Mileage claim for the self-employed
If you work for yourself, you can claim mileage allowances for the usage of your own vehicle for business purposes. HM Revenue & Customs (HMRC) provides two methods you can do this.
You can claim mileage at a fixed rate, or claim all the actual business expenses incurred by your car.
There are certain conditions you must meet to qualify for either option.
Self-employed mileage allowance
There are two ways to claim mileage and other car expenditures if you are self-employed: actual vehicle costs or simplified charges (mileage rates). If you decide to go for the latter, try out HM Revenue & Customs’ simplified expenses checker to find out which one suits you better.
Utilize the real vehicle expenses technique for mileage reimbursement
If you work from home, you probably spend most of your day commuting. If you run a small business, you could be spending up to 30% of your working hours driving your car. But did you know there are ways you can claim mileage related to your vehicle usage?
The first thing to do is check whether you qualify for the Self-Employed Vehicle Expenses deduction. You can find out here.
You’ll need to keep track of what you spent on petrol, repairs, maintenance, insurance, parking fees, tolls, depreciation and depreciation allowances, and even the cost of wearing and washing clothes if you wear suits to work.
At the end of the tax period, you can add up all of those figures and claim the total amount against your income.
To make sure you don’t miss anything, you can set up a spreadsheet to help you calculate how much you’ve earned and spent.
This method is more suitable for individuals rather than businesses because it doesn’t allow you to take into account the value of goods sold.
However, if you want to claim mileage for your business, you can still use the Actual Cost Method.
Mileage reimbursement using the simplified expenditures approach
The simplified expenses method allows you to claim certain vehicle expenses without logging each individual cost. This saves time and makes life easier when filing your annual return. If you do decide to go down the route of simplifying your vehicle expenses, there are some things to keep in mind.
First off, you can’t use the simplified expenses method if you’ve already claimed capital allowances for your vehicle or have used it for business purposes. In addition, you can’t switch from actual vehicle costs while keeping the same vehicle for work. Finally, you can’t use simplified vehicle expenses if you’re claiming capital allowances for your vehicle.
You can, however, switch over to simplified expenses once you no longer use that same vehicle for business purposes.
Frequently Asked Questions
How do I calculate my car’s personal and corporate mileage?
If you want to know how much money you might owe the tax man next April, there are some simple steps you need to take. You need to keep track of your miles driven both for business purposes and for pleasure. If you don’t, HMRC could find themselves having to come knocking on your door.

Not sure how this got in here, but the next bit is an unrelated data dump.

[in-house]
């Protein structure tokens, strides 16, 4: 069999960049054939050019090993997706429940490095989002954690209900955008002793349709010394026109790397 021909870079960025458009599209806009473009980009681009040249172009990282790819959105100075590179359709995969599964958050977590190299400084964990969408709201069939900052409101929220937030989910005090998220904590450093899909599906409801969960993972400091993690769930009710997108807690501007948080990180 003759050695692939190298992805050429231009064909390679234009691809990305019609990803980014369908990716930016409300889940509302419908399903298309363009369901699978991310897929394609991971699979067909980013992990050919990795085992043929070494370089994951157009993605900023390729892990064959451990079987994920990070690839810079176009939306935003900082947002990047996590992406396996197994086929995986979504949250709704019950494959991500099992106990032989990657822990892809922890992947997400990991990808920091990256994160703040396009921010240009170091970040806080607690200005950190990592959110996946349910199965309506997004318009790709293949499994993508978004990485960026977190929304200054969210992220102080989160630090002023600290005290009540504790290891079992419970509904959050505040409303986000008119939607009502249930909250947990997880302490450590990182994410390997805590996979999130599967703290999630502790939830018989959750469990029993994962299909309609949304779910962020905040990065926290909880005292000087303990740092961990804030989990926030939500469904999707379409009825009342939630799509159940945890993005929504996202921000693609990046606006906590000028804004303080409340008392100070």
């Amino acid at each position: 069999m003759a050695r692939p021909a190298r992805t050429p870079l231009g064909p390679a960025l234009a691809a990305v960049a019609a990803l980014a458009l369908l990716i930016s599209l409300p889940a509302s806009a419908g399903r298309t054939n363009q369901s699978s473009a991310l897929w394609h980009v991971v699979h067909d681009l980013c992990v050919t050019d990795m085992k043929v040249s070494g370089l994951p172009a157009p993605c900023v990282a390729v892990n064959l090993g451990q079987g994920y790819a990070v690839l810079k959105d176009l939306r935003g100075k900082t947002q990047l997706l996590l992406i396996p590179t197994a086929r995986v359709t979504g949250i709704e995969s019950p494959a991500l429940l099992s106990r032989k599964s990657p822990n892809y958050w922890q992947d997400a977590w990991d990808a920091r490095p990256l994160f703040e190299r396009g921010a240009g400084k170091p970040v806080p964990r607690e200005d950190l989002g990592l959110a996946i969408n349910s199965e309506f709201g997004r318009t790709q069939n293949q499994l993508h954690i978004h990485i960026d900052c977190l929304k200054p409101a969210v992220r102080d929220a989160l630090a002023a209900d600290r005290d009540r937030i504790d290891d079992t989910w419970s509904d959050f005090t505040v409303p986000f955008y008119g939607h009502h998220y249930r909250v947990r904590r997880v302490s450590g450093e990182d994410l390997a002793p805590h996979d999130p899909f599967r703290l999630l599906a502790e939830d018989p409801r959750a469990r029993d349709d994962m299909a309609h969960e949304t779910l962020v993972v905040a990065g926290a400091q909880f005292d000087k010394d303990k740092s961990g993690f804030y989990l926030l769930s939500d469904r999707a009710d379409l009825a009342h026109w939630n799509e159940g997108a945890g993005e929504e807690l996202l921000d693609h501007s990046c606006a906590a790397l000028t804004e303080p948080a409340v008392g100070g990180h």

You need to start keeping a mileage log. This shouldn’t be too difficult; just write down the date, make sure you include the odometer reading and enter the total number of miles travelled. Then, whenever you go anywhere, record the distance and the reason why you went there. After a while, you’ll build up a good picture of where you spend most of your time and what sort of journeys you undertake.
What is a mileage calculator used for?
In the UK, most people use one of three methods to calculate their personal tax return. These are known as the’mileage’ method, the ‘average cost per mile’ method, and the ‘total cost’ method. Each of these methods gives different amounts depending on what type of vehicle you’re driving, where you live, and how far you travel.
The’mileage’ method calculates the number of miles you drove during the year, and then multiplies it by £0.6 ($0.80). This figure represents the average amount you paid per mile for petrol and road tax. You add up all of your claims under this method, and pay the difference between those totals and the actual amount you spent. For example, if you claimed £1,500 worth of fuel costs, you’ll end up paying an extra £300.
The ‘average cost per mile method’ works exactly the same way except you multiply your annual mileage by the current price of fuel. Again, this doesn’t include any charges for toll roads or parking. If you used this method, you wouldn’t charge yourself anything for parking or tolls. However, you could still claim for the cost of your car insurance.
The third method, the ‘total cost’, is based on the total cost of running your car over the course of the year. This includes things like repairs, maintenance, tyres, oil changes, MOT fees, etc. There are no allowances for tolls, parking, or insurance. You simply add everything together, divide by 12 months, and that’s your final figure.